Why Camillo Olivetti could be the portrait of a Romantic Genius
Valentine’s Day is approaching, love it or loathe it, there seems to be no middle ground! I’m being completely honest with you, so off the record I can tell you that receiving chocolate as a present has always been a dream of mine – the Baci chocolate from Perugina are very popular here in Italy, how about where you are? A superb love declaration from my squeeze! Do you remember the engagement proposals you used to receive on a piece of paper? Well, someone wanted to make his love message so special that he created a device so as to forego handwriting!
Have you ever thought about the evolution of writing instruments? From illuminated manuscripts to a delicate renaissance feather, Gutemberg then came to the rescue with his invention of the printing press… and then? How did the transition to “modern” letters occur? Actually, they don’t seem that modern any longer, the supreme digitization having taken over our lives – so to speak, that’s for sure!
I bet that if we stop and think about our distinguished past, we can pinpoint a character who changed the lives of journalists, artists and musicians – in a nutshell, all our lives. We are talking about Camillo Olivetti. Italy is a country where innovators, explorers and artisans with a penchant for style abound, and Olivetti did write countless pages of creativity and great courage.
Such a talent deserves a toast, don’t you think? Camillo would have certainly raised a glass with a noble wine such as our Boca DOC in 1896, the year he founded his Ditta Olivetti in Ivrea. His intention was to produce electrical tools, and his venture was so successful that he expanded the firm and brought it to Milan, changing its name to C.G.S. (Centimetro Grammo Secondo). Still, he did not seem to enjoy the Lombard city too much – I hope our Milanese friends won’t resent me… Milan l’è sempre Milan, that’s a given – and so he went back to Piedmont two years later, to fully engage with a device that was still relatively unknown in Italy, but already widespread in the USA: the typewriter.
Anyone having learnt to type with an Olivetti model knows what it means to press hardly on those letters, to lose your wits if a mistake occurred, to pull the handle to wrap the text… But what joy to write with a stylish device invented by a distant Piedmontese “friend”? Camillo ultimately nailed his final product after many trials and errors – he also had to tackle with copyright issues, since most of the cogs were patented – mostly in the hands of two of the biggest US producers, Remington and Underwood.
Well, Camillo certainly did not care too much and, after another “study” trip in the USA in 1907, he could finally write a letter to his wife Luisa with a typewriter, his very own typewriter, in 1908 (he was a romantic genius, wasn’t he?). On that occasion, he would have certainly given his missus some chocolates – he was a gentleman, after all, and chivalry never goes out of fashion… – some delicious cremini or heady gianduiotti. That was the starting point that got the ball rolling for the big Olivetty industries, that is the Ing. C. Olivetti & C., society, founded in October of the same year.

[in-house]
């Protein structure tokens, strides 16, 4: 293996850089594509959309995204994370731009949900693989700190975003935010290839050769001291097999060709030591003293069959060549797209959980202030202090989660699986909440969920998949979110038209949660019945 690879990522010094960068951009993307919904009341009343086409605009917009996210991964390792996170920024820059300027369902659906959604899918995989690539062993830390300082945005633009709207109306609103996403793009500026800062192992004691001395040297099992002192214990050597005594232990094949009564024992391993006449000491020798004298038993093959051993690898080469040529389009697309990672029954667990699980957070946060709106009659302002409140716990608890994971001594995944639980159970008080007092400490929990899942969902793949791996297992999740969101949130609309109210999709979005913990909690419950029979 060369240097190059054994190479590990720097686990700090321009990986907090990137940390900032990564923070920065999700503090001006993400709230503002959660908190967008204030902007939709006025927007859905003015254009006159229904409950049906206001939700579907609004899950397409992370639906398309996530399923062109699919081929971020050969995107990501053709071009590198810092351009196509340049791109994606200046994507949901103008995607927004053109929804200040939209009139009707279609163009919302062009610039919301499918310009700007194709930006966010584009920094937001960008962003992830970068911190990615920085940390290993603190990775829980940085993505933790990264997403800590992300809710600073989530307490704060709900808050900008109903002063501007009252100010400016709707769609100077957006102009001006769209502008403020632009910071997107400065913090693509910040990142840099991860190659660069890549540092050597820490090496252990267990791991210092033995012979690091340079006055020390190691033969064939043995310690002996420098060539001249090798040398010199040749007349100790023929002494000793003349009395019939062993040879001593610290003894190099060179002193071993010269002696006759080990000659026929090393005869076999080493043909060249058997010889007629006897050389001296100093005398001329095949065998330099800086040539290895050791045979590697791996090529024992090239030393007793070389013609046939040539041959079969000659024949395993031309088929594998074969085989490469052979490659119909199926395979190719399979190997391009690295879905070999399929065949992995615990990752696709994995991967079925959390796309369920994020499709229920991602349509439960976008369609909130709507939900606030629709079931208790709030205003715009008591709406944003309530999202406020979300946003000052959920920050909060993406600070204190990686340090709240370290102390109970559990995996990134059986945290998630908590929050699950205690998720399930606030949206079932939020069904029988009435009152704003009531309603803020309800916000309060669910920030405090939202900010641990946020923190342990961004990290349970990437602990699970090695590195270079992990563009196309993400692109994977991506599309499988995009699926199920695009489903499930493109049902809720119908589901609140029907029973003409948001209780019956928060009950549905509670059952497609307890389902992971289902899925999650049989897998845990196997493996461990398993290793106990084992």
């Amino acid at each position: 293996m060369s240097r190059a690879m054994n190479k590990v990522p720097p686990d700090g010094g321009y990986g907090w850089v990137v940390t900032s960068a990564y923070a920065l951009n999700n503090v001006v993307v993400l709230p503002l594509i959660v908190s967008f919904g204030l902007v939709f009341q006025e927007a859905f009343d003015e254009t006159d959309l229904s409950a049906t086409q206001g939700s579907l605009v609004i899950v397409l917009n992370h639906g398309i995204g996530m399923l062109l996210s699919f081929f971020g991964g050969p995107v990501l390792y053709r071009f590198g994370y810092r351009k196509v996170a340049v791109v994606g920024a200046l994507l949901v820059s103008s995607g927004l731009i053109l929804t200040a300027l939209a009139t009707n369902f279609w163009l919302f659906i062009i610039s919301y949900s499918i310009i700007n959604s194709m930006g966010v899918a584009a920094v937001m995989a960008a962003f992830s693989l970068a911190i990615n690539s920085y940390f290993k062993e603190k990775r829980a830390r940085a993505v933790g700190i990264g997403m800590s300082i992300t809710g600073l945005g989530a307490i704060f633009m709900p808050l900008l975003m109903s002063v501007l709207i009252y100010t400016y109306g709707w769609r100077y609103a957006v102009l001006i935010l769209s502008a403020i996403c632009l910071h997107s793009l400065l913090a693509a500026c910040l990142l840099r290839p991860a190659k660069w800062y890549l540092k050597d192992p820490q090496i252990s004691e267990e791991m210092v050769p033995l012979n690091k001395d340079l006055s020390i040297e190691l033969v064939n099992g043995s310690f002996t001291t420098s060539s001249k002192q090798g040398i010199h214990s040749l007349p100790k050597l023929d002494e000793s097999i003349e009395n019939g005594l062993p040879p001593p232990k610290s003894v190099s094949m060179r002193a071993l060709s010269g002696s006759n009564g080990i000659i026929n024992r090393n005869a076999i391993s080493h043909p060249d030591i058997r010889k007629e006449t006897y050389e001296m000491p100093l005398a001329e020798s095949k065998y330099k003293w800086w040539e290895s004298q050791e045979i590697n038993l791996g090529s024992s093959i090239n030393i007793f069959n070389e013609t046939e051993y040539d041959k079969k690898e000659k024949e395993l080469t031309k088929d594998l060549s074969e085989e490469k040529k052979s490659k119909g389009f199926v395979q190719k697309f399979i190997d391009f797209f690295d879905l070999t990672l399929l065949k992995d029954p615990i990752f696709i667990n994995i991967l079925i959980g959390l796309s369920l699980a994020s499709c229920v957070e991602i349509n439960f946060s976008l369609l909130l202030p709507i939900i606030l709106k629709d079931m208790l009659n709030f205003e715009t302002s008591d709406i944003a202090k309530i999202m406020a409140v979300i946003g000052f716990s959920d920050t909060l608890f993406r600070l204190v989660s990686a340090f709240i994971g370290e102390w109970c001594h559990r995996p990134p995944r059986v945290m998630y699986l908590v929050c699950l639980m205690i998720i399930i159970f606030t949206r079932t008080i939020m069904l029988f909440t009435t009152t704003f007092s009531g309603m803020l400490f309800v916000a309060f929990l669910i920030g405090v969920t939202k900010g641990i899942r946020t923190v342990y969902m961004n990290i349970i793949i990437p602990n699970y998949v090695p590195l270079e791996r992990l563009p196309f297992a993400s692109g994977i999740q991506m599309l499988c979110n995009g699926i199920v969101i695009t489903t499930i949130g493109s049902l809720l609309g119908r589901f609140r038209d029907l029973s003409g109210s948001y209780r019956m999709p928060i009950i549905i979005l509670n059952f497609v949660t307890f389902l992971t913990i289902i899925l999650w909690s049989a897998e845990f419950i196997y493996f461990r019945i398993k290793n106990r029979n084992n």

Needless to say, that was a great success. The first model they produced, the M1, was shown at the Turin Universal Exhibition in 1911, while the following one made it to the Brussels Exbition in 1919. The Olivettis had already entered the school curriculum, and when his son Adriano took the reins of the company in 1932, and subsequently became director in 1939, the company would have opened to the production of mechanical calculators and computers, always seizing every entrepreneurial opportunity adding an adequate amount of creativity, courage and great humility.
That’s all good news – I can hear you say – but everything runs digitally these days, we sign off multi-million deals from our bedrooms and put everything on Instagram – so where can we sense the legacy of such a relevant family? Pop over to Ivrea and visit the Olivetti Historical Archives: here you will find pamphlets, videos, books, posters and illustrations coming from the various company libraries. A sort of yesteryear storytelling that also puts together photographs taken by eminent artists such as Berengo Gardin and Henri Cartier-Bresson. Then take a walk in this pretty north-Piedmont town, the “XX century industrial city”, and part of the UNESCO World Heritage because of its role in this region’s industrial past. Here, everything was conceived to make workers part of the “Olivetti world”: libraries were in fact open to all workers, so that they could find a moment of respite and distraction, and the structure of the firm itself promoted exchanges and meetings.
This was a real family of pioneers, an exciting story and a memory that also lives through the Adriano Olivetti Foundation – really active as a cultural and scientific cultural centre, promoting study programmes, restoration projects and events of various nature.